By David Owen
May 13 – So, it’s official, more or less. The Premier League’s website confirms what has been widely reported, that “the UK renewals for the next broadcast cycle – from seasons 2022-23 to 2024-25 – will be concluded at the same overall value as the current arrangements between the Premier League and its broadcast partners”.
This, the league goes on, “will provide financial certainty to clubs throughout professional football”.
The problem is the financial certainty that it provides is that the chief revenue stream for most participants in the English top tier looks like being at best flat for another three years. This when cumulative pre-tax losses for the covid-hit 2019-20 financial year are set to weigh in at somewhere in the region of £1 billion. That’s £50 million per club on average, or £1 million per week each.
True, 2020-21 may not be quite so bad because it will include, as well as the current campaign, revenues from the delayed conclusion of the 2019-20 season. But that still leaves four more years before there is any hope of the sort of jump in domestic broadcasting income that clubs used to be able to take for granted with each new three-year deal. How will clubs cope?
Well, for the Big Boys, revenues from UEFA competitions may still continue to grow, as may international media rights. Developments at other sports bodies suggest that commercial/marketing revenues may also hold potential for growth, particularly if the wider economy enjoys the sort of post-pandemic bounce we are all hoping for. Mind you, servicing blue-chip sponsors to their satisfaction tends to take a lot more imagination and elbow-grease than simply cashing the TV rights cheques as they come rolling in.
The transfer market may also continue to provide a certain amount of relief for some, especially if it is perceived that financial fair play has fallen somewhat into abeyance. But willing buyers may be thin on the ground – it is hard to imagine Super League “villains” Barcelona, Real or Juve splashing much cash this summer, although Manchester City seem poised to take advantage of what has become a buyers’ market – and there seems little doubt that player valuations have dropped.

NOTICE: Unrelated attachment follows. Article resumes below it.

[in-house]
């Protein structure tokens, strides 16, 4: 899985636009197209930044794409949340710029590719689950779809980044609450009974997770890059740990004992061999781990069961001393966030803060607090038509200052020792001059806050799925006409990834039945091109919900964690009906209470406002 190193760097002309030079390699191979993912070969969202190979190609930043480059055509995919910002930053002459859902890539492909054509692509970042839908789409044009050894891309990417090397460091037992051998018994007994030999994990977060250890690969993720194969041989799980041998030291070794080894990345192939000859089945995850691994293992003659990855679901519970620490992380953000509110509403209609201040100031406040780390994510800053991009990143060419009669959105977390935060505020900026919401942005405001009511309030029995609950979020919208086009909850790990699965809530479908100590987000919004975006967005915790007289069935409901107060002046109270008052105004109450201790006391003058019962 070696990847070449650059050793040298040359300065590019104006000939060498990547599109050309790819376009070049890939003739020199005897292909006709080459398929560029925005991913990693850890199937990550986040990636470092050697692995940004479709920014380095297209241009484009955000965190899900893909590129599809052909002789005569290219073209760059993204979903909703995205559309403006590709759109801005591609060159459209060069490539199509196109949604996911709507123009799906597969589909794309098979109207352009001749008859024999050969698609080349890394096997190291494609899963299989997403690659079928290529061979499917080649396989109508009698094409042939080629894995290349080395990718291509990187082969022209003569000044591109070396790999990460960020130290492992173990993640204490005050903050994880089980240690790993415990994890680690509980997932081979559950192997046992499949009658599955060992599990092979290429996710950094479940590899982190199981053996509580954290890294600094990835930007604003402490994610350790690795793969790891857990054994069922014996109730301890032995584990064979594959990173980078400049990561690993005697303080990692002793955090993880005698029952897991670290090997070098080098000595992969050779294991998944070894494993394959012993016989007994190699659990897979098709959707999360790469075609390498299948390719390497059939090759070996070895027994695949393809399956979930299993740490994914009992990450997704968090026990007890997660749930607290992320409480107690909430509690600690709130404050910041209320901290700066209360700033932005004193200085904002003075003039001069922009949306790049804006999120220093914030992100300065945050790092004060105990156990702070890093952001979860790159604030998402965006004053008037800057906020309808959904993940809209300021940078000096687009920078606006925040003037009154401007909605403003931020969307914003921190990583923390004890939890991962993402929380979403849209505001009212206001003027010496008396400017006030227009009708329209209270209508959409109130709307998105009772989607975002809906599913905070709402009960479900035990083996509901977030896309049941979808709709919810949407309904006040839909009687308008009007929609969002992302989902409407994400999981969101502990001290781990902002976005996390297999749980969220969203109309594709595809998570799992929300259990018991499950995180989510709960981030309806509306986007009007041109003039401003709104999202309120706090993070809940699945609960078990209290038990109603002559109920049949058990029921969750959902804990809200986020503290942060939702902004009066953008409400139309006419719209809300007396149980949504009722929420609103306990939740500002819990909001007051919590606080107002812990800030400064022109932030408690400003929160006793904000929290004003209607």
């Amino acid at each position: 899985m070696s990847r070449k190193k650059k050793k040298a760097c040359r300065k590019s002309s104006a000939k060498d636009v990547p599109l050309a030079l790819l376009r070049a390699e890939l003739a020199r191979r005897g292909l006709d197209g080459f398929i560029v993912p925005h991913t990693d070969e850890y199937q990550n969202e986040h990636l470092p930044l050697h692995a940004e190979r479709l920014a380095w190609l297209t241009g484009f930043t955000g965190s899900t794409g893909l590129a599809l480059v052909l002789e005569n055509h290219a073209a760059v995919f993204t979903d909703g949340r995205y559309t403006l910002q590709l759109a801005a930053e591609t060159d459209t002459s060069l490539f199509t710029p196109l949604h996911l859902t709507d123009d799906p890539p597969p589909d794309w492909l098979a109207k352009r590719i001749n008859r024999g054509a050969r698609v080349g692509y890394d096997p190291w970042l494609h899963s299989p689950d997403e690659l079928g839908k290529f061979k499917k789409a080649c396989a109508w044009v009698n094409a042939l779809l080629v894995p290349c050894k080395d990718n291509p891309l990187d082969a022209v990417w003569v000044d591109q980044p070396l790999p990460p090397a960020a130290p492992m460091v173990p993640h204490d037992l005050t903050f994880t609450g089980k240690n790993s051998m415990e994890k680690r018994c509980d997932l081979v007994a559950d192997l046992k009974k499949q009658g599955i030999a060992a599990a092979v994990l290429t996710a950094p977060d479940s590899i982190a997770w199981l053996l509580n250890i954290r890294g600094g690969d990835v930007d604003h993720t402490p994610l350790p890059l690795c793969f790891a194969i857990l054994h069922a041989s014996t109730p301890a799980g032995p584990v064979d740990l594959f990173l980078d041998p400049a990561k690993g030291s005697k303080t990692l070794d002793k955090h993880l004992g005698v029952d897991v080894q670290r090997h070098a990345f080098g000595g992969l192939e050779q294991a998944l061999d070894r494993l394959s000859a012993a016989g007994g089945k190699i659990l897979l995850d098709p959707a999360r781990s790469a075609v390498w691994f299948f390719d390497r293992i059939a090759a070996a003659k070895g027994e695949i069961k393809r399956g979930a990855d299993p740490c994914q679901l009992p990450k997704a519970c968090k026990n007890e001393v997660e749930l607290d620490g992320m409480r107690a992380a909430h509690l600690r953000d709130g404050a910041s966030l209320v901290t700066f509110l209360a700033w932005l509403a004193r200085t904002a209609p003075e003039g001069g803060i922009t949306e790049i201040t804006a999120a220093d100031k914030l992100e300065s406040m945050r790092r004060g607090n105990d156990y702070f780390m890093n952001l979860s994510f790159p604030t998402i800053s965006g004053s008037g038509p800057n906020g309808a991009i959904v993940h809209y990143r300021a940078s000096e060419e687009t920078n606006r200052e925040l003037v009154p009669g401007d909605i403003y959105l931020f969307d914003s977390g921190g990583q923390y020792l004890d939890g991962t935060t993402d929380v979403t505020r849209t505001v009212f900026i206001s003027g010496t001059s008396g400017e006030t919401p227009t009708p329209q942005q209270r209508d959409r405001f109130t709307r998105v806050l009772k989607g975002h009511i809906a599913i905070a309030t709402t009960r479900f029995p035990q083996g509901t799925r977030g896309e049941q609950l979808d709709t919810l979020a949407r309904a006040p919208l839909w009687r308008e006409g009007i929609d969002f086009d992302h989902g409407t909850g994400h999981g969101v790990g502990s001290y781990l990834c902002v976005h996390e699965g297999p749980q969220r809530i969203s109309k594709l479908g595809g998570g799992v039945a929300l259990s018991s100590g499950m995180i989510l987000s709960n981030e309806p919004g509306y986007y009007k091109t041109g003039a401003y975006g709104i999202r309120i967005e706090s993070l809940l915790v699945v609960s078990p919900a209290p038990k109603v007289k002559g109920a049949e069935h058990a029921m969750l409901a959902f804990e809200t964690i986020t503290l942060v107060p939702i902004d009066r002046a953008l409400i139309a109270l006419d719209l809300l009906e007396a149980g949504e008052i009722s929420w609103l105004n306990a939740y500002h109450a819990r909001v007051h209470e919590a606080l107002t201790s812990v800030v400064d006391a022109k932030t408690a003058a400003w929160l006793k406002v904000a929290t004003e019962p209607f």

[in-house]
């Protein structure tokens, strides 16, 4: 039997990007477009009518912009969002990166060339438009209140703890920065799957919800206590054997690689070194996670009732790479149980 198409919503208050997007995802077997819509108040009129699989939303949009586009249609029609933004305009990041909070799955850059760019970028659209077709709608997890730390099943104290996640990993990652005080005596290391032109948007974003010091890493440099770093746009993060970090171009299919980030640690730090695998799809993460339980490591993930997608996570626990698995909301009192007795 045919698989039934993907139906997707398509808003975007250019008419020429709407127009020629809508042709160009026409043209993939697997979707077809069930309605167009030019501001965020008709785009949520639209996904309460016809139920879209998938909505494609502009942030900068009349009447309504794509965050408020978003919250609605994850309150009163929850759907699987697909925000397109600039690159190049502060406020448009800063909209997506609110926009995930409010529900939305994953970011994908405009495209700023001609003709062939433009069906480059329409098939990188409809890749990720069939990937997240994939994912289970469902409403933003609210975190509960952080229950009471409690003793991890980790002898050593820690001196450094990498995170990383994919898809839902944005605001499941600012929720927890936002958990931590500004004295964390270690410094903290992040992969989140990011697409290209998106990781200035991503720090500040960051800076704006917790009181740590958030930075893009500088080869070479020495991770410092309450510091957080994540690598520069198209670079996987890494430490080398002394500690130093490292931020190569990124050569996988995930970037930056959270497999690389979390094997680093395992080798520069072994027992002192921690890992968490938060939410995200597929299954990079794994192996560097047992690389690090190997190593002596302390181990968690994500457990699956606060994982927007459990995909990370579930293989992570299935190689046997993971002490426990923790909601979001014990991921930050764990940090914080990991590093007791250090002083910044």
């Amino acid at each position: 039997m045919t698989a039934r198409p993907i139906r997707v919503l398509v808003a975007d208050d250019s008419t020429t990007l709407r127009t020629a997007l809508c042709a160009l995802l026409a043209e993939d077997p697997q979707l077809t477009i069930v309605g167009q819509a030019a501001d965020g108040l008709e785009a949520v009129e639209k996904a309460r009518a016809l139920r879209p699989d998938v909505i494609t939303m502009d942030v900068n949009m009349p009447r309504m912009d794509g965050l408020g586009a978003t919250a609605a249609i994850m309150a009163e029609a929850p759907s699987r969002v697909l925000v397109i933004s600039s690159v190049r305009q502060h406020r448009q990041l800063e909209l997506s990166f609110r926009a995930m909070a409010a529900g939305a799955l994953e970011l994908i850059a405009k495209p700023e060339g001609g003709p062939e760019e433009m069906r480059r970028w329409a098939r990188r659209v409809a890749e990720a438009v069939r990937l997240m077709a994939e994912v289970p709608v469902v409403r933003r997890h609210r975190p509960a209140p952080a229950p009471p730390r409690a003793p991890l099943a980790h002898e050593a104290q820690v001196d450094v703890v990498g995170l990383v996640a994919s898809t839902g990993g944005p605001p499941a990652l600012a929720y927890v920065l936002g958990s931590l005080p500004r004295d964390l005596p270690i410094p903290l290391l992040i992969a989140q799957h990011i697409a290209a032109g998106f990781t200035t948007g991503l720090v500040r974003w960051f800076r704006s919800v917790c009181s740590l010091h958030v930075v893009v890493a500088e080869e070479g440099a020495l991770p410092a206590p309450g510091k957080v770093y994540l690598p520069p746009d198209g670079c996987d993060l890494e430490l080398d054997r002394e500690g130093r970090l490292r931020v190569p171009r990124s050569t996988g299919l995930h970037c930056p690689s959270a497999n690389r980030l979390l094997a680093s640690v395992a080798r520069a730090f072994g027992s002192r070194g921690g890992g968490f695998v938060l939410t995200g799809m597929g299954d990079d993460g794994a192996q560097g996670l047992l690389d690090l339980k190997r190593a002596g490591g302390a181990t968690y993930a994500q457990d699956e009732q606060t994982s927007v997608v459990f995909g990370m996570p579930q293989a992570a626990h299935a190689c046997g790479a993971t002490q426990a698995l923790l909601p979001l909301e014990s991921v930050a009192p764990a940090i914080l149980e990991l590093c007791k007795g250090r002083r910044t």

And with so much uncertainty about the future, leveraging up can be only a temporary sticking-plaster, especially at the sort of fancy interest rates some clubs have already begun to fork out.
That leaves cost, ie wage, control as the obvious path to restored financial equilibrium – except that it is something clubs have proved terribly bad at throughout the Premier League era.
In the absence of some sort of league-wide wage cap – sure to be fought tooth and nail by arguably the most effective trade union still in existence – this is most likely to be realised in dribs and drabs, as the contracts of journeyman players are run down, month by month.
It would be a mightily slow process, however, with five, five-and-a-half, even six-year contracts, which enabled hefty transfer fees to be amortised over a relatively long period, not unknown.
It makes little sense to talk of austerity, given the sort of sums most Premier League players rake in, and the mega-stars, with the biggest marketing deals to top up their salaries, will still command telephone-number pay-cheques. For the majority, though, this TV rollover may finally signal that gravity is about to reassert itself.
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